What’s the Value of the Problem You Solve?

Package delivery startup Doorman just announced that they’re shutting down. The company’s feature service was allowing customers to have packages shipped to Doorman, who would then deliver the package at a time you chose. (No more long delivery windows or stolen packages).

It’s not a bad idea, but the company had a major pricing problem. A year ago they raised the rates of their service so that their most expensive plan jumped from $29 a month to $89 a month.

Would you pay that much just for slightly more convenient package delivery?

Me neither.

Matching Price to Value

I see people offering services like this every day where the value of the problem that’s being solved doesn’t match the price at all.

If someone is offering me a service to track the mileage on a rental car, but I get unlimited miles, what’s the value of the problem being solved? Nil. And that’s about how much I’d be willing to pay for it.

With Doorman, 80% of the problem was that the value of the service for the customer didn’t match the cost required from the company to solve it. As a customer, $29/month might be worth it (consider, say, the cost if 1/10th of my packages are stolen, or of the time and money I’m losing driving to a FedEx warehouse because they refused to drop my package without a signature).

Doorman priced what the market would take, which is fine if that’s also where your costs match up. But the company really screwed up in assessing its unit economics. It comes down to simple math: total cost divided by total number of customers. Clearly, when they did sit down to do the division, they realized the costs were way out of line with the value of the problem on the customer’s side.

At that point, not only did raising the rates effectively turn off new customers, it alienated their existing ones by making the service feel like a bait-and-switch.

Especially as a start-up, it’s tempting to want to focus on one side of the equation or the other. If your costs are low, but you’re solving a very painful problem, you might miss out on the opportunity for a greater profit margin given what the market could bear.

Or, much worse, you price your service based on what you think people will pay in the hopes that your unit costs will drop once you can scale (optimistic but incredibly foolish). Either way you’re losing.

If you want to be able to succeed and stay nimble on your toes, you need to build out your customer economics so you can understand what happens when things shift. Without a buffer and some profit built in you can be upside down quick.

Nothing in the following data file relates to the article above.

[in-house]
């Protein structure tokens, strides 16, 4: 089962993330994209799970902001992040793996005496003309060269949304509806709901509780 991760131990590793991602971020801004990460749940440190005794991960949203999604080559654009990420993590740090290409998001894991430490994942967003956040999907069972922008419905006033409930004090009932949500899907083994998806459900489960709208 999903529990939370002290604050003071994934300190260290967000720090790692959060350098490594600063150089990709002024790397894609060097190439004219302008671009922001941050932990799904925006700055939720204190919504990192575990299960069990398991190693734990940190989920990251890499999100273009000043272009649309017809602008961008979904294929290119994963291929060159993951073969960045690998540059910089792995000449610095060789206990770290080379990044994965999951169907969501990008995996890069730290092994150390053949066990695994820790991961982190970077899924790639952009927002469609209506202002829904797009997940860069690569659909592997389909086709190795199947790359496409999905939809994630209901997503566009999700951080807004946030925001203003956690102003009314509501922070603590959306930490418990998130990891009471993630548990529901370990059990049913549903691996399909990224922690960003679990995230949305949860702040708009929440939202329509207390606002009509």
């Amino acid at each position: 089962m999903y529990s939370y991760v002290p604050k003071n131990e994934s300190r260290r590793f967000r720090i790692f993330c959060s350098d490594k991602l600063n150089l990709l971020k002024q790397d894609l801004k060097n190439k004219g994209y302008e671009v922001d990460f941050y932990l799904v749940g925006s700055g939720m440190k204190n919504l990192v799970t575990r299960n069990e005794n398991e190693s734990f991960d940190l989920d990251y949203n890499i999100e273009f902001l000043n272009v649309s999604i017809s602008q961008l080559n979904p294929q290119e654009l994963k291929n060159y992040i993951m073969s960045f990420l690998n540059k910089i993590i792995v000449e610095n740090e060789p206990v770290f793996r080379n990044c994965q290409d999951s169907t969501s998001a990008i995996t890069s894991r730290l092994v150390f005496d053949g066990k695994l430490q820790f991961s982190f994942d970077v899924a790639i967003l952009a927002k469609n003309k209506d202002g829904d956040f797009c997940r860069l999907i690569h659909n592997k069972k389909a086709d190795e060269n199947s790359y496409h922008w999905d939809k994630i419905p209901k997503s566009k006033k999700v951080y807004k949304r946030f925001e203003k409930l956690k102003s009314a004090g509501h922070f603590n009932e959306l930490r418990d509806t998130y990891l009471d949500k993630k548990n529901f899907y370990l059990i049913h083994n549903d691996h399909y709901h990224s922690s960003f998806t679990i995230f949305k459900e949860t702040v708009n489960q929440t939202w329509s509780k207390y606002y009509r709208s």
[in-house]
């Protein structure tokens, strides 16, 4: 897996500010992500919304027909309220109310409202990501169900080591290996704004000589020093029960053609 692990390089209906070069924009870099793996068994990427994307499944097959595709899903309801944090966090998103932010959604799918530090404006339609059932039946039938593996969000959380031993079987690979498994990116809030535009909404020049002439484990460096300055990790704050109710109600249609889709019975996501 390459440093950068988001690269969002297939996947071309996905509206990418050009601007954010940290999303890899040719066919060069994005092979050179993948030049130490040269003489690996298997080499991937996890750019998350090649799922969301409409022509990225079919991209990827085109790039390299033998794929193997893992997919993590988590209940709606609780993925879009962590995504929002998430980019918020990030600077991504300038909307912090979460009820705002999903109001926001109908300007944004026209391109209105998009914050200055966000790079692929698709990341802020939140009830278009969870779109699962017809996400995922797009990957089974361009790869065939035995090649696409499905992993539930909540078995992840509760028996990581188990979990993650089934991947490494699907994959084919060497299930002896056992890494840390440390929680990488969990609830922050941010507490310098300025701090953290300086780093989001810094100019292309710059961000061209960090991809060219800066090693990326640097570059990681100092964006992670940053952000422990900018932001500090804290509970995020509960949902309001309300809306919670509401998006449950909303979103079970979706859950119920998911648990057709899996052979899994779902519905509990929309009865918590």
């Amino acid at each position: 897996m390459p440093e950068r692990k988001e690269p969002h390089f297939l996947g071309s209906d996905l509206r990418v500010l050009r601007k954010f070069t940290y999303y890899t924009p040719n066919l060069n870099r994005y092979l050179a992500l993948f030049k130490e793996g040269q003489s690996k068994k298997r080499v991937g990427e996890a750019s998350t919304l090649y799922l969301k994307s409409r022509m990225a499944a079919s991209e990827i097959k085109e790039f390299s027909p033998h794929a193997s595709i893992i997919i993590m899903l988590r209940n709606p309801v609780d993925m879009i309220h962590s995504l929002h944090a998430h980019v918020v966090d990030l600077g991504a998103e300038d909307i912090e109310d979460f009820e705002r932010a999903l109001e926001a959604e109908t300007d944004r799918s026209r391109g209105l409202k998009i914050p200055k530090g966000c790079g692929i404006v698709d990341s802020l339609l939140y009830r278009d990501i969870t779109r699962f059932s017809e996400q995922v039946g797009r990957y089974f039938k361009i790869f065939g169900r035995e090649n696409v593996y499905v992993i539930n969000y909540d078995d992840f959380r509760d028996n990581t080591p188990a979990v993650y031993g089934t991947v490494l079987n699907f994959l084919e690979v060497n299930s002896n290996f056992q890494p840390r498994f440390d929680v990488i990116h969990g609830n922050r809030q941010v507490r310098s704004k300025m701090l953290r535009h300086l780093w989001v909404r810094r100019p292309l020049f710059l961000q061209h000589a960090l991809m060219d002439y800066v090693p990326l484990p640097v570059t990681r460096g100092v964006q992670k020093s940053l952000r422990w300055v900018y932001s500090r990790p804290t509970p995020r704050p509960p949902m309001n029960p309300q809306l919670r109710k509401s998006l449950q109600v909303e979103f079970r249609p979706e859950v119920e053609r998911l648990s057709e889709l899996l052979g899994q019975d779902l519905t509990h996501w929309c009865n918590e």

How to Price Things Right

I know this from running a food delivery company. We knew our numbers cold and learned fast how important that was very early on.

We took a sample size of 10,000 orders and found our average cost per order for food delivery was $2.37. For any order under $11, our margins were so low (or negative) that it just didn’t make sense to deliver.

We also saw that we had a large pool of orders in the $5–7 range (I can’t even tell you how many $5.37 pints of ice cream we delivered…) which were naturally becoming a pain point for us. In the end, we decided the best option was to set a $10 minimum for free delivery. For anything less than that, customers would pay $2 for delivery.

This decision worked for a few reasons:

(1) A large proportion of our customers could still get free delivery. As long as they were making $10+ orders, we were offering them a valuable service for no extra cost whatsoever.

(2) The delivery minimum encouraged customers to change their behavior in a way that was mutually beneficial. We saw our average order jump from $8 to $13 because customers would add on another item to get the free delivery. Our revenues went up and customers got more product out of the deal.

(3) Our cost point matched the value point. If our costs had been in the $5 range, I have no doubt we would have had less success implementing a paid delivery. But for most people, $2 is worth solving the problem of having to go out and pick it up yourself. (And let’s be honest, if you’re ordering one thing, it’s because you really want it and that extra $2 to get it immediately is well worth it. I’m looking at you, ice cream…)

What does it cost? What is it worth? If the second number is bigger than the first, you’ve got a viable model. But if cost outweighs value, you need to head back to the drawing board.

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